An analogy here would be if you have a rocket. One stable state for a rocket is on the launch pad: it can stand there for a long time. Another stable state is if it’s up in space, it can continue to travel for an even longer time, perhaps, if it doesn’t rust and stuff. But in mid-air, you have this unstable system. I think that’s where humanity is now: we’re in mid-air. The static sustainability concept suggests that we should reduce our fuel consumption to the minimum that just enables us to hover there. Thus, maybe prolong the duration in which we could stay in our current situation, but what we perhaps instead should do is maximize the fuel consumption so that we have enough thrust to reach escape velocity. (And that’s not a literal argument for burning as much fossil fuel as possible. It’s just a metaphor.)
The point here is that to have the best possible condition, we need super advanced technology: to be able to access the cosmic commons, to be able to cure all the diseases that plague us, etc. I think to have the best possible world, you’ll also need a huge amount of insight and wisdom, and a large amount of coordination so as to avoid using high technology to wage war against one another, and so forth. Ultimately, we would want a state where we have huge quantities of each of these three variables, but that leaves open the question of what we want more from our consideration. It might be, for example, that we would want more coordination and insight before we have more technology of a certain type. So that before we have various powerful technologies, we would first want to make sure that we have enough peace and understanding to not use them for warfare, and that we have enough insight and wisdom not to accidentally blow ourselves up with them.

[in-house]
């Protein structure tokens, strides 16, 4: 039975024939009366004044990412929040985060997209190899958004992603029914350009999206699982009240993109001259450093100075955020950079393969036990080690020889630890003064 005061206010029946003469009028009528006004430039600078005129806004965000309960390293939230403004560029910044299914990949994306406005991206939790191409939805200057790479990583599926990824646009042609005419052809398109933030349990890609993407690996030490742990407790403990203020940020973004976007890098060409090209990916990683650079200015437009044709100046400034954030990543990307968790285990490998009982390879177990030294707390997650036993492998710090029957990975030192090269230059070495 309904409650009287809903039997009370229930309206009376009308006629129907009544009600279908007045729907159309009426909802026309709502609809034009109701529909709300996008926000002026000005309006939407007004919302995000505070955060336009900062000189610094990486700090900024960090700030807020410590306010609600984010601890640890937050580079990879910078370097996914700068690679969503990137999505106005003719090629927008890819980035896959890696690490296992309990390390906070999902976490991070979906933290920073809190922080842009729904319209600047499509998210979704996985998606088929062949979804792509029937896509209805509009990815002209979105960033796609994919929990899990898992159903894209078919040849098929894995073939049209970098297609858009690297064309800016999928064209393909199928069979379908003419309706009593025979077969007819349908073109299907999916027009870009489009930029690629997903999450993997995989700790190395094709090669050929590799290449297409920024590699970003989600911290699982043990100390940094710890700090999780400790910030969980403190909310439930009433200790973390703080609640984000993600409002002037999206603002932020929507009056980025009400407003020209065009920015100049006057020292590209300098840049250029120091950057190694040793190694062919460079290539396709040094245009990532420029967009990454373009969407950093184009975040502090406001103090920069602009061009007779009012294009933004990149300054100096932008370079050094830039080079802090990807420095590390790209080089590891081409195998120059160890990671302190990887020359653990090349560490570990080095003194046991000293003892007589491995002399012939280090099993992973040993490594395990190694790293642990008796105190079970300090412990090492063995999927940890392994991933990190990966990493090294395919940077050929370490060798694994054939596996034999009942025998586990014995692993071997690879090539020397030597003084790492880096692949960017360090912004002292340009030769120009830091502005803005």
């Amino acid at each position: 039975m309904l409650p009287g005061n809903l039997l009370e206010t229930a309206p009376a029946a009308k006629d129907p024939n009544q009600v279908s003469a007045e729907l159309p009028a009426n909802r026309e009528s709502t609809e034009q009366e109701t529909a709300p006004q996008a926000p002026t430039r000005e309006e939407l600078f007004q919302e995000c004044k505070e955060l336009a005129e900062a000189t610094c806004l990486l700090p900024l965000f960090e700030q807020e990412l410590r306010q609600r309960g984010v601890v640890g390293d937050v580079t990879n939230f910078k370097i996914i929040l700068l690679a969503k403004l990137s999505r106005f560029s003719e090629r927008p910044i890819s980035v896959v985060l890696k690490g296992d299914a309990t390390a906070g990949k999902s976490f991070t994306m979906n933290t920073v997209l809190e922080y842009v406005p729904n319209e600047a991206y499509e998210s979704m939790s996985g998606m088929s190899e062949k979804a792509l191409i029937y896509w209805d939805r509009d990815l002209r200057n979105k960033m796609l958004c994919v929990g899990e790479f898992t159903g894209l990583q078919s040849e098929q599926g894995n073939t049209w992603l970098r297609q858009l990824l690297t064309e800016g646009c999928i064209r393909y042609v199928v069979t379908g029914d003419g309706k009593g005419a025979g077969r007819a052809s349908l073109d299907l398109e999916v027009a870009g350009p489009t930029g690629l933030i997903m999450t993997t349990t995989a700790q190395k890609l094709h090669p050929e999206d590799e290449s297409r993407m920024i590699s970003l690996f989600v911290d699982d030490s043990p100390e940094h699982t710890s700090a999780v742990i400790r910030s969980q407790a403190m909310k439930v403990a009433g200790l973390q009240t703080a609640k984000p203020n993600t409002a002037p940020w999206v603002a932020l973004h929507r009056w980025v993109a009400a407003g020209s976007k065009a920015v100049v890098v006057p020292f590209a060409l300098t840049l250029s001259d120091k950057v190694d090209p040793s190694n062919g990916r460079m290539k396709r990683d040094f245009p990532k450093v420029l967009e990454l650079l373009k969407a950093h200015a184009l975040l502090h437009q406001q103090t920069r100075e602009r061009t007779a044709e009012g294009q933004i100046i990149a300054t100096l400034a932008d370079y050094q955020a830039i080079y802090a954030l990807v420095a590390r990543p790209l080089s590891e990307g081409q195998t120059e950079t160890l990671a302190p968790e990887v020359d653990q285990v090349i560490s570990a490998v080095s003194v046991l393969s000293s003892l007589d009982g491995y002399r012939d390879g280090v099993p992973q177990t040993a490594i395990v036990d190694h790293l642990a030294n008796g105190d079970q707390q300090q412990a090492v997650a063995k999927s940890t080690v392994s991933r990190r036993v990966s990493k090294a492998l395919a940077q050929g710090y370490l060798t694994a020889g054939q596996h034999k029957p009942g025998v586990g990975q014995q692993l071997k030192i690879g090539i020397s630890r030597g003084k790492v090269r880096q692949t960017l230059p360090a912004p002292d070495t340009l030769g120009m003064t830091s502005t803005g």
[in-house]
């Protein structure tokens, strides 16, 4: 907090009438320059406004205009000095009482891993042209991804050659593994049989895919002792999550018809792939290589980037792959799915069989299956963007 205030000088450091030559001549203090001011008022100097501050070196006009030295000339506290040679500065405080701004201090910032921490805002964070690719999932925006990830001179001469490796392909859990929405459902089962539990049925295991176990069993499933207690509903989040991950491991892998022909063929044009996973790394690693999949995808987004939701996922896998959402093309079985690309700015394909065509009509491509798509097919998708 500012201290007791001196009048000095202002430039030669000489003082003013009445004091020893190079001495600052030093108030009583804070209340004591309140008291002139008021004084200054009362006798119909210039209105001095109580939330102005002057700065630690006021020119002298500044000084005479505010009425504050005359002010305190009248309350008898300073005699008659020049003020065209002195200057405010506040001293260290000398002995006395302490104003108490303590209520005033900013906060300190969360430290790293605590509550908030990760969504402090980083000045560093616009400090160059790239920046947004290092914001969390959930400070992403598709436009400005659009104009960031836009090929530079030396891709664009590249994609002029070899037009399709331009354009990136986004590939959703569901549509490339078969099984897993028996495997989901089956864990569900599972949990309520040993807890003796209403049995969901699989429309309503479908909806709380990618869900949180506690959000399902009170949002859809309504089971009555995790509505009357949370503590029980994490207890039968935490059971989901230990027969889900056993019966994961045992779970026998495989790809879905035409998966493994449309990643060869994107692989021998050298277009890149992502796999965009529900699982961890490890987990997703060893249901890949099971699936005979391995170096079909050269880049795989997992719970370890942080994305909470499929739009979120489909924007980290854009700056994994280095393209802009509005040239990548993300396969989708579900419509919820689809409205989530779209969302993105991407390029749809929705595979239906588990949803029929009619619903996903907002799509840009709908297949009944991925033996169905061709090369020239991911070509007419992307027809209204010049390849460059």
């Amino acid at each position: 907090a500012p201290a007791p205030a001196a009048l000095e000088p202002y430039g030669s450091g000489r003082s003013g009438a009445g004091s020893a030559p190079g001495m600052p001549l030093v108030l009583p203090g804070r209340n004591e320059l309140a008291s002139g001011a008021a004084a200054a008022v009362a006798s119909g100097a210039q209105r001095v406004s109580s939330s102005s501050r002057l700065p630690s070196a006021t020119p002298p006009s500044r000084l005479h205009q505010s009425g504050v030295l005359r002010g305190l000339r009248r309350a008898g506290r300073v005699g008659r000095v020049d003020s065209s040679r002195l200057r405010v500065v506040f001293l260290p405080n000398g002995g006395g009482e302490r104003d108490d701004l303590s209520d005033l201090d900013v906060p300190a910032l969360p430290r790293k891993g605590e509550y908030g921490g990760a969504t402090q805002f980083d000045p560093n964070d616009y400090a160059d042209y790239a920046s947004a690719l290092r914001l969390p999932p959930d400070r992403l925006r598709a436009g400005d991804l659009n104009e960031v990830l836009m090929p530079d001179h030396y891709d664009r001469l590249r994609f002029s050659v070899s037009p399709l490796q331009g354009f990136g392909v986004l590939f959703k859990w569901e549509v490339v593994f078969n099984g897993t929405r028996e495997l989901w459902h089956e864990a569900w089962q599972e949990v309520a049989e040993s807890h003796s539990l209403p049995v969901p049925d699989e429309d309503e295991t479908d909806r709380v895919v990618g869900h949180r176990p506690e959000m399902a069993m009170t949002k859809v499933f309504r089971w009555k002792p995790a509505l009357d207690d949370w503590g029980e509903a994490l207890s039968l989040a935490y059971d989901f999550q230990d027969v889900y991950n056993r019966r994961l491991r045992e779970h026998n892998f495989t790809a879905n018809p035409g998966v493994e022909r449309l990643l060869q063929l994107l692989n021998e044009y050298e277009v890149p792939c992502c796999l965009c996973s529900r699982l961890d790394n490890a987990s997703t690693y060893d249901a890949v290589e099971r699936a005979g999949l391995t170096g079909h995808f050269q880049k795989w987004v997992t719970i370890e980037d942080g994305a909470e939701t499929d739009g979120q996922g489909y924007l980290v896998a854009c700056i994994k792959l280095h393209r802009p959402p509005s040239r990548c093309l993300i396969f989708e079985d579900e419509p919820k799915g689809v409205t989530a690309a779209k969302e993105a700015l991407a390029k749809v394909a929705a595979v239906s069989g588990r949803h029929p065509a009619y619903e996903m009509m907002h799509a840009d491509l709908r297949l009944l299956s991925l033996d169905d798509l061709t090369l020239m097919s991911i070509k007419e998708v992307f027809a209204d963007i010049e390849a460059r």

A superintelligence, clearly, seems to be something you want in utopia—it’s a very high level of technology—, but we might want a certain amount of insight before we develop superintelligence, so we can develop it in the correct way.
One can begin to think about, as in analogy with the computer test situation, if there are different features that one could possibly think of as components of this evaluation function for the utilitarian, the Maxipok.
This principle of differential technological development suggests that [we should] retard [the] development of dangerous and harmful technologies—one’s that raise existential risk, that is— and accelerate technologies that reduce existential risks.